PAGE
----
At the very heart of the Canyon of Heroes, on Broadway between Wall and Pine streets, a black granite strip embedded in the sidewalk commemorates a once-famous New York tickertape parade.

                      The marker describes what was then, and remains today, a monumental maritime achievement: the shattering of the Queen Mary's standing transatlantic speed record by America's great national flagship, the SS United States.
                      http://www.nypost.com/p/news/opinion...3xkx8jhKjBIVBL
                      With best regards from Jan-Olav Storli

                      Administrator and Owner of CaptainsVoyage.
                      Main page: http://www.captainsvoyage.com
                      Old forum: http://captainsvoyage.7.forumer.com/
                      Join us: Save the "Kong Olav" on facebook

                      Surround yourself with positive, ethical people who are committed to excellence.

                      Comment


                      • #71
                        I had a feeling that the mention of the breakers might stir some interest.
                        Good to see she is getting some press time.

                        Come on America, you were so proud to steal the Blue Riband from our RMS Queen Mary with your super fast marvel of stylish engineering called the S.S United States, and yet it's the Queen Mary that's having the last laugh!

                        Go and tell Obama that your country is about to loose one of it's greatest national symbols of the 20th Century!
                        Your charts, your radar, your eyes and ears - if all 4 agree, you may proceed with caution.

                        Comment


                        • #72
                          Hello,

                          Without a serious study of the hull in dry-dock, with thickness measures, corrosion evaluation, any preservation idea is a dream. The hull and structure could be under the rusty paint in good condition, but it could also be in very bad condition. Nothing has been done since decade to have a look. It's just the preliminary point for a conservancy. It need to be financed by government, states or philanthropists. Without a such study, plans are just dreams.

                          After we can talk about preservation. It's of course an important part of US maritime history. But the cost of refurbishment would be MUCH more important than the Rotterdam, even if asbestos has been partially removed (you can't remove all the asbestos without compromising the vessel). But asbestos has been mostly removed.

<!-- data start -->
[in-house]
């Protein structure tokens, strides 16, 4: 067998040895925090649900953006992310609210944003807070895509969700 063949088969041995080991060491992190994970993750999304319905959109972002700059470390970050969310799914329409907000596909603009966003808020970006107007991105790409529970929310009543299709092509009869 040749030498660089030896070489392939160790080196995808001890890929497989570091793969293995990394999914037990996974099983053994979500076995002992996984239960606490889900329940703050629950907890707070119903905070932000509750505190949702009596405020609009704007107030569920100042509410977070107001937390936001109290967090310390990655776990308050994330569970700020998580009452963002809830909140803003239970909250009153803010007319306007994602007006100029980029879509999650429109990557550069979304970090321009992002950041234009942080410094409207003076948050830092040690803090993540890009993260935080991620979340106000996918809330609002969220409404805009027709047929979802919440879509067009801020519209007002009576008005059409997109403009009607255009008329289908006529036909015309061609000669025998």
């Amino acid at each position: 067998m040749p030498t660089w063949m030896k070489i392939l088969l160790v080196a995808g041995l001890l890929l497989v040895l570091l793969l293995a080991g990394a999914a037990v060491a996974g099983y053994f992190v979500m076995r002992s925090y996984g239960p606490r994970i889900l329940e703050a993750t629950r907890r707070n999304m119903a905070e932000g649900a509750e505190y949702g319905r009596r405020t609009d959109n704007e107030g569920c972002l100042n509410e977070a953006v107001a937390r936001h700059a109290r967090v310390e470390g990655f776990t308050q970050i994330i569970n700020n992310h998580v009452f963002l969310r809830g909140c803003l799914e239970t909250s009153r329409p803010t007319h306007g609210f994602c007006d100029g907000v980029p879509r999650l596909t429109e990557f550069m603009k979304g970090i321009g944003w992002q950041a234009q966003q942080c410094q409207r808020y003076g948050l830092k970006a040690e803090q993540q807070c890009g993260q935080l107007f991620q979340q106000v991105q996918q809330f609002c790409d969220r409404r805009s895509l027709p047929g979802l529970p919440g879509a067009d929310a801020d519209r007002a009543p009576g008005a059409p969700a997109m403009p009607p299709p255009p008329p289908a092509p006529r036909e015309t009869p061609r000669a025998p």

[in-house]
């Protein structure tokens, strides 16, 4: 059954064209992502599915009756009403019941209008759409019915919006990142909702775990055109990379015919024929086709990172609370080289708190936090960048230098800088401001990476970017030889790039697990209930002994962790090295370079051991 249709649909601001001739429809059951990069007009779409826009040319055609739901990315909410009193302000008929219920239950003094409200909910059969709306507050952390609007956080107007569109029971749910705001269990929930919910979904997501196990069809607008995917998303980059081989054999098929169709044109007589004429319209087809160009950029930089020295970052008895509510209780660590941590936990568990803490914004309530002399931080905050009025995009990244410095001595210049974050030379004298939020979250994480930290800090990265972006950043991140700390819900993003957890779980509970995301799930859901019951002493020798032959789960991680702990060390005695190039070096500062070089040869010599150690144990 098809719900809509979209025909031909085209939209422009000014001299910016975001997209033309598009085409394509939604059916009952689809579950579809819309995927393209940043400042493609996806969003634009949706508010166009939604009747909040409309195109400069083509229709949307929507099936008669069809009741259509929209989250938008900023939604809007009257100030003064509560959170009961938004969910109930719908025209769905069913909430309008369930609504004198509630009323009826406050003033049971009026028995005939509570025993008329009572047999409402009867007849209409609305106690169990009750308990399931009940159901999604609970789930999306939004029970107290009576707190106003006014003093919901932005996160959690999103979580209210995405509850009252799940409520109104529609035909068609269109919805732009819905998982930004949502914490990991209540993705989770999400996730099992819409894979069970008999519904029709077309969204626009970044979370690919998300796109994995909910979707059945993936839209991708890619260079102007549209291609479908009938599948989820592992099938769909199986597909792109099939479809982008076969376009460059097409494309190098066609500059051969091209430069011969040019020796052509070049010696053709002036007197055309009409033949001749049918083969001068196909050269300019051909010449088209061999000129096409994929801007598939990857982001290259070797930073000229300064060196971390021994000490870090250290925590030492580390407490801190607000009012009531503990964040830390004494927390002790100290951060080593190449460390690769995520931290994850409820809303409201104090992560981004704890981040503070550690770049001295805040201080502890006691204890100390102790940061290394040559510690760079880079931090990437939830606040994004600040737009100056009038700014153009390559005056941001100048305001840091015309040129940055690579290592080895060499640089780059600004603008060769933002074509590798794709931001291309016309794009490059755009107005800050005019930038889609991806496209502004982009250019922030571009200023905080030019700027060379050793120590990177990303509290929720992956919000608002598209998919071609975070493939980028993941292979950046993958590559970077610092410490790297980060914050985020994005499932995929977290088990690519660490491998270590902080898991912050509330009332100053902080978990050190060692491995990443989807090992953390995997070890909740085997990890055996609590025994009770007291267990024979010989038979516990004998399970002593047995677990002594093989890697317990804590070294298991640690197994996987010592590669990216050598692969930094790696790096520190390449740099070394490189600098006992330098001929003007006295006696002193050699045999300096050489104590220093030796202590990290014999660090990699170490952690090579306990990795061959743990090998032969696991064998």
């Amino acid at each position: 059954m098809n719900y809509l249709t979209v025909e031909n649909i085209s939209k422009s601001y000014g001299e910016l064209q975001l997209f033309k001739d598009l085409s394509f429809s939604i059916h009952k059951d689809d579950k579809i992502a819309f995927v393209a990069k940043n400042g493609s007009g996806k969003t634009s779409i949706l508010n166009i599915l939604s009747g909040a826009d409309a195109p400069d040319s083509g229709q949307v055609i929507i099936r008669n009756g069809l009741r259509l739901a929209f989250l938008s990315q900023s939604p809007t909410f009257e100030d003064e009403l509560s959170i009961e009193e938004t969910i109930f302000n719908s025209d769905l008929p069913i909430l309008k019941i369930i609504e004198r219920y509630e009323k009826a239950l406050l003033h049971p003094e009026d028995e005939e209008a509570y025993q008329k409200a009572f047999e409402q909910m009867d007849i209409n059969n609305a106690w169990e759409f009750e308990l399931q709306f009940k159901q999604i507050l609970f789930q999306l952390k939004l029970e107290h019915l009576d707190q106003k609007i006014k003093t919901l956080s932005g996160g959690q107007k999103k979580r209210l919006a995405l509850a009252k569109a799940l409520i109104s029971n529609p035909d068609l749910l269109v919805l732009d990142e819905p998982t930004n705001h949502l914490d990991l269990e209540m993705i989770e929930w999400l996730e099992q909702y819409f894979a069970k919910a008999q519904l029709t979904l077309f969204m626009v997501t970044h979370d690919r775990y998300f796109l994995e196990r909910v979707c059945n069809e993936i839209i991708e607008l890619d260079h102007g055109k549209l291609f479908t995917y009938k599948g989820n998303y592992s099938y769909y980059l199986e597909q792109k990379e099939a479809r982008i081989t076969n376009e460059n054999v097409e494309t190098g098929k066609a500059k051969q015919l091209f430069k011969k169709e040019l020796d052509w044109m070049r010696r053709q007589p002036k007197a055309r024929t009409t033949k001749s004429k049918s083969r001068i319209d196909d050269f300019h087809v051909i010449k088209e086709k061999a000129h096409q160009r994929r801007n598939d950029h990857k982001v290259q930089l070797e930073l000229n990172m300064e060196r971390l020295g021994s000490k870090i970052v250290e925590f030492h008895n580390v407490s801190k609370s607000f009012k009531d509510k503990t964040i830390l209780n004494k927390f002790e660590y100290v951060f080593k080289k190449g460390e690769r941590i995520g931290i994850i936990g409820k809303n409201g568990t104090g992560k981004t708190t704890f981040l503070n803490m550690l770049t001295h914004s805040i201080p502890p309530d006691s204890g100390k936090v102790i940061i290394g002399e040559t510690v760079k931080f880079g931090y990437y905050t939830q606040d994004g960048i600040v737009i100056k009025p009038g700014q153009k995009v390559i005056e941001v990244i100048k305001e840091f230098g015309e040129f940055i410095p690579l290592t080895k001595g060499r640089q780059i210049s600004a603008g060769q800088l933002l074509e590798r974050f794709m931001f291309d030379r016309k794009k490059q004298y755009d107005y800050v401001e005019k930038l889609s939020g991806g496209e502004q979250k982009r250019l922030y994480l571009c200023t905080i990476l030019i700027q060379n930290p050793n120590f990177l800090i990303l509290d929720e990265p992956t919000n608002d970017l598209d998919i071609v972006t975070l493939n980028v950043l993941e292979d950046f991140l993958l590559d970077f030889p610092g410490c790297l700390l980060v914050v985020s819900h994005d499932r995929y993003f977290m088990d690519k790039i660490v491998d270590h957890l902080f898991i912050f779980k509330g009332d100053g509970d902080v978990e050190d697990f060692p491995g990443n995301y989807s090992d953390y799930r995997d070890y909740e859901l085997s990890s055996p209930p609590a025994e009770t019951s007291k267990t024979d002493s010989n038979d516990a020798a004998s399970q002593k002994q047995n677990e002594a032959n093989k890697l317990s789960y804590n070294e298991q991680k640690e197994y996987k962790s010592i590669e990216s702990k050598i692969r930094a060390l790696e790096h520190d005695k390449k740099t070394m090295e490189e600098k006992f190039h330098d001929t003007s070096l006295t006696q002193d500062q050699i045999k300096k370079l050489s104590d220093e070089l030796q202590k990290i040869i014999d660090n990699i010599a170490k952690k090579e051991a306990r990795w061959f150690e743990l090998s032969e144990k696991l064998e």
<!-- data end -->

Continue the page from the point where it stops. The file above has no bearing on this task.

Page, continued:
So who will pay for :
                          1) the dry-dock study ?
                          2) the vessel himself if she is in good shape ?
                          3) the refurbishment ?

                          If we were in France, I should say a mixture between public and private interest. But in US, public money is not very well appreciated when it serves private interests. So it could only be private, with maybe a little help of government or states. If a dry dock study is financially realistic with philanthropist action and money, the sale and mostly the refurbishment are out of measure of a single philanthropist. Even for a group, I'm not optimistic. Too much time has been lost for many reasons and I believe it's sadly now to late. I hope to be wrong ...

                          Comment


                          • #73
                            If the ship is in good condition, is the hull shape of the SS United States usefull in the modern world? When I look at any modern cruise ship the hull form is quite different than the great liners so I have to assume that her days cutting through the waves have past.

                            Could she be converted to a hotel ship? I'm trying to think of a situation where that has worked. The closest example, the Queen Mary, has never been financially strong. History and nostalgia are great but they don't pay the bills. The logistics just do not work. Where are deep water berths located? Are they in the tourist or business centers where people want to stay? Can a 50 year ocean liner provide the conveniences that the modern traveler expects?